Published by the Orange County Register on March 22, 2019
In the aftermath of the horrific massacre of Muslim worshippers in New Zealand, the gun control debate has flared up yet again over how best to prevent gun violence.
While it is not easy to find common ground on solutions, I hope we can agree that taking guns away from high-risk individuals with criminal histories and mental health challenges should be a top priority for government.
In California, such a tool already exists to help the state government do its job, which is called the Armed & Prohibited Persons System (APPS). Enacted with unanimous support in 2001, APPS is a database that was created in response to high-profile murder cases involving people prohibited from owning firearms.
APPS cross-references five databases to find people who legally purchased firearms since 1996 with those subsequently prohibited from owning or possessing firearms. Prohibited persons include felons, individuals with a history of violence, those with mental illness, and those wanted by law enforcement.
Despite funding increases from the Legislature, the California Department of Justice (DOJ) is still facing challenges in adequately enforcing this reasonable bipartisan gun control measure. Nowhere is this more evident than when Attorney General Xavier Becerra released his annual APPS report to the Legislature on March 1. As Attorney General, Becerra leads the DOJ and is tasked with disarming the people on the APPS list.
Alarmingly, this year’s report reflected a systematic failure in clearing the APPS backlog of people who have yet to be searched. A careful reading of the report finds that 23,222 armed and prohibited people are still on the backlog list.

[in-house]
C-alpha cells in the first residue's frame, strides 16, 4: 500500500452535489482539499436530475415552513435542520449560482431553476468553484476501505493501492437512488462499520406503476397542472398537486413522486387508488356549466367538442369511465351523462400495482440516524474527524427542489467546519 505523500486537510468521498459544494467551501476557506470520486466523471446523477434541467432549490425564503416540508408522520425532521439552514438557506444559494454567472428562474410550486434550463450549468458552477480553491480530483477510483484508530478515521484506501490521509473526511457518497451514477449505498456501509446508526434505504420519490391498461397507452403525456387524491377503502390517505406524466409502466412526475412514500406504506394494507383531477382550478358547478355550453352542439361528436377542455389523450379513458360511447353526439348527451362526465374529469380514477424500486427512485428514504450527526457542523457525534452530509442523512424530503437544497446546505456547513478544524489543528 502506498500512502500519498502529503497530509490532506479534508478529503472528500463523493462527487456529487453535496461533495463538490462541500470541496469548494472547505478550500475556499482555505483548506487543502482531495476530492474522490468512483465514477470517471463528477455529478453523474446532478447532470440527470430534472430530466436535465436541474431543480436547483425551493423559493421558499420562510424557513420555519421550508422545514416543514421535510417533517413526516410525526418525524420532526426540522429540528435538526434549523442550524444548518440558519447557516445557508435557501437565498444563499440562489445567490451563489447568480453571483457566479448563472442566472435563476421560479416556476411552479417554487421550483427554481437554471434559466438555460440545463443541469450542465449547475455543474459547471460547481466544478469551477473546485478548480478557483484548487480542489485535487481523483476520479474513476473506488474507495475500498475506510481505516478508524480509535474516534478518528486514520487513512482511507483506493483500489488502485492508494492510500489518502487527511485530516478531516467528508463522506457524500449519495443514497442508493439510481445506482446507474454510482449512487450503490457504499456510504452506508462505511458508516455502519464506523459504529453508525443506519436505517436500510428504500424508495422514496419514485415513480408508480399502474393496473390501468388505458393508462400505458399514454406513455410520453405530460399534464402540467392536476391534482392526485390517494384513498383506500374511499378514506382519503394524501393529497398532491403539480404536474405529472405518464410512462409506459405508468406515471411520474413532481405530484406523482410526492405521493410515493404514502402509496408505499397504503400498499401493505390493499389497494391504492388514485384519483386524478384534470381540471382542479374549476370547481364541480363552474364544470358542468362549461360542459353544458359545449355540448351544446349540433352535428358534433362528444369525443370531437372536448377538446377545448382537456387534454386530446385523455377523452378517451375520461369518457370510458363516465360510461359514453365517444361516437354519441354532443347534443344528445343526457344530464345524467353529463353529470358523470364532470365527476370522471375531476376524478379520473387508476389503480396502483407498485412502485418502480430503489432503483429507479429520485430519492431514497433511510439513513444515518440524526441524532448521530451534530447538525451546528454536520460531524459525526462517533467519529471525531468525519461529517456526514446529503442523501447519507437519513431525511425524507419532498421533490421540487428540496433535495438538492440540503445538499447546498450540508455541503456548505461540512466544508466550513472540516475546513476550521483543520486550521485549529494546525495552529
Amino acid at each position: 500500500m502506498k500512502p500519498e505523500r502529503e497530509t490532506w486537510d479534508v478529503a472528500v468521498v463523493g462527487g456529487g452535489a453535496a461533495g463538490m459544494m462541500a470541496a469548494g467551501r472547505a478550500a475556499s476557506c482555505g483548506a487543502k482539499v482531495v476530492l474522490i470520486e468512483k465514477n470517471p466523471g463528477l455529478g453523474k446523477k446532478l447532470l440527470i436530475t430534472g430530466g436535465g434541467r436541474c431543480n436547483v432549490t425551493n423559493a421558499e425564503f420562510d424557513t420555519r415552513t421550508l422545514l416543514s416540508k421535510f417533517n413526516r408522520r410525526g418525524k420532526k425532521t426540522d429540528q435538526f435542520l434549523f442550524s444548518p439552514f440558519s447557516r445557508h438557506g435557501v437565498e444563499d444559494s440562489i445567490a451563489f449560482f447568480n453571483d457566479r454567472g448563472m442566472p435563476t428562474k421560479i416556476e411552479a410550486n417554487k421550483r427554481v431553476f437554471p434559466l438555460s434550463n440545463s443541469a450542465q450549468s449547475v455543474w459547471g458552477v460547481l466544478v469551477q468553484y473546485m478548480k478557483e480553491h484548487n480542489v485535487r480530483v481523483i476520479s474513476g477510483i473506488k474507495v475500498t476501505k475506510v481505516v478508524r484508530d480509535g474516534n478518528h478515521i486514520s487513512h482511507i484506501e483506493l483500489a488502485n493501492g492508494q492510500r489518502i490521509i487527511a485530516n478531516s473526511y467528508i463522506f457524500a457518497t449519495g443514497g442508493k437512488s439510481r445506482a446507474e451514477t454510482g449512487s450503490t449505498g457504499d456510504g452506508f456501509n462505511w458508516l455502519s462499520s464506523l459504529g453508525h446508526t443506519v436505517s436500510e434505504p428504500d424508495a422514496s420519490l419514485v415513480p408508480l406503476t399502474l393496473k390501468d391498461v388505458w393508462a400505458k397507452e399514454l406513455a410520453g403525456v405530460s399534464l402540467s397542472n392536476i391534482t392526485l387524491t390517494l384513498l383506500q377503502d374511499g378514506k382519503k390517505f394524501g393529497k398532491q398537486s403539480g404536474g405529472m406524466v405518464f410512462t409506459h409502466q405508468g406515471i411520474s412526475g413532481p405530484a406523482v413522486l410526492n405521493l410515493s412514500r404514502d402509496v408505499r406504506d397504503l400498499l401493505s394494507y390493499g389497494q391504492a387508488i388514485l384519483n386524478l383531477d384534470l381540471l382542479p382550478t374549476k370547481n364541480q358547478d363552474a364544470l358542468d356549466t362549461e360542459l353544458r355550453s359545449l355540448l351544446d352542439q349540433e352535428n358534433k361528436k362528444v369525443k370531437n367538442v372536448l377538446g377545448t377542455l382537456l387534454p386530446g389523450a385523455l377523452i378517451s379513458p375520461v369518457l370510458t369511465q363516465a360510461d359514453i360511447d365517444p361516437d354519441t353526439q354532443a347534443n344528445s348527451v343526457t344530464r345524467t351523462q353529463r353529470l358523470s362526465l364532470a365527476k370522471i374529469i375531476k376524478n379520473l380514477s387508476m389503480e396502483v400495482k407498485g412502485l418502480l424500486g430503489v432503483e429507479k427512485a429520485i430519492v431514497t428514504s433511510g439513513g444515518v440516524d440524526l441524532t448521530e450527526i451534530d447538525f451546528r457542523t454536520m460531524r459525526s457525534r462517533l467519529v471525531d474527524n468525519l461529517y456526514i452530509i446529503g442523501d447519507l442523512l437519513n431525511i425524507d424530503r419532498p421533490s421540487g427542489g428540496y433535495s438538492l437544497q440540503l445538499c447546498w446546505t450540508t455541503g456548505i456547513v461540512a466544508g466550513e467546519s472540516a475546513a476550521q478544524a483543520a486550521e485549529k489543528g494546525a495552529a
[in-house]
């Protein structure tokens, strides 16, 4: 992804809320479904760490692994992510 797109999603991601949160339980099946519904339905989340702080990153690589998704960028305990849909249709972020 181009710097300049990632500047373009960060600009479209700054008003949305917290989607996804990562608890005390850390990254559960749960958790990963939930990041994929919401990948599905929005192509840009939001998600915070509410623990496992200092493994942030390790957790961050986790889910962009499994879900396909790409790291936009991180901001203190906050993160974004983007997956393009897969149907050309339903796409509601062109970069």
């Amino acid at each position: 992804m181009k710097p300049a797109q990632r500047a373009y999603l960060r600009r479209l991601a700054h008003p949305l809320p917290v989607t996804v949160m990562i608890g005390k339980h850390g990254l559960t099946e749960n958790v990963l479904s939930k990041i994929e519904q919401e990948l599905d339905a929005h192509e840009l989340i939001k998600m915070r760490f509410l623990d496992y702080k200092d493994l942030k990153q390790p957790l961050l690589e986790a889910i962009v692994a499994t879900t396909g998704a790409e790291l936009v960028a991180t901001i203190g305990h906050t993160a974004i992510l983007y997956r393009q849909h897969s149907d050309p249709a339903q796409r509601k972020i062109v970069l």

Of those, the cases of 13,818 people are still “pending,” meaning an investigation has been started but the person has not been found, or was found but the firearms were not. The person is still on the backlog list because the case is not closed.
Then there are 9,404 “active” cases, the ones the DOJ has not even started on yet. They are “pre-pending.”
Equally disturbing, the Legislature learned that 538 active cases have been ignored because they are located in rural areas. Mr. Becerra said limited resources make it inefficient to work these cases. Perhaps state assistance could be provided to local law enforcement to address these threats in rural communities.
Finally, the APPS backlog grew by 648 cases over last year’s. Yet, Becerra’s report states he has “successfully tackled” the backlog. There are still 23,222 unresolved cases in APPS, and the list is growing, not shrinking. How does that mesh with “successfully tackled”?
Becerra says he has had a hard time keeping the sworn agents in their jobs to enforce APPS because they are required to have college degrees and the compensation is not as competitive with other law enforcement agencies. I and many of my colleagues are sympathetic to such concerns.
However, it should be noted that since 2013, the Legislature has provided the DOJ more than $70 million for APPS enforcement. We were told by former Attorney General Kamala Harris’ team that the backlog could be handled in one year if the Legislature provided more funding. Republicans and Democrats came together to approve the requested funding. Yet today the backlog has grown.
Eliminating the APPS backlog should be a no-brainer. I have asked Becerra for strategies to eliminate the backlog and will continue to work with my colleagues to make progress on this critical public safety issue.
APPS plays a key role in helping keep our communities safe. The evidence suggests that APPS enforcement is not meeting expectations. Californians deserve better.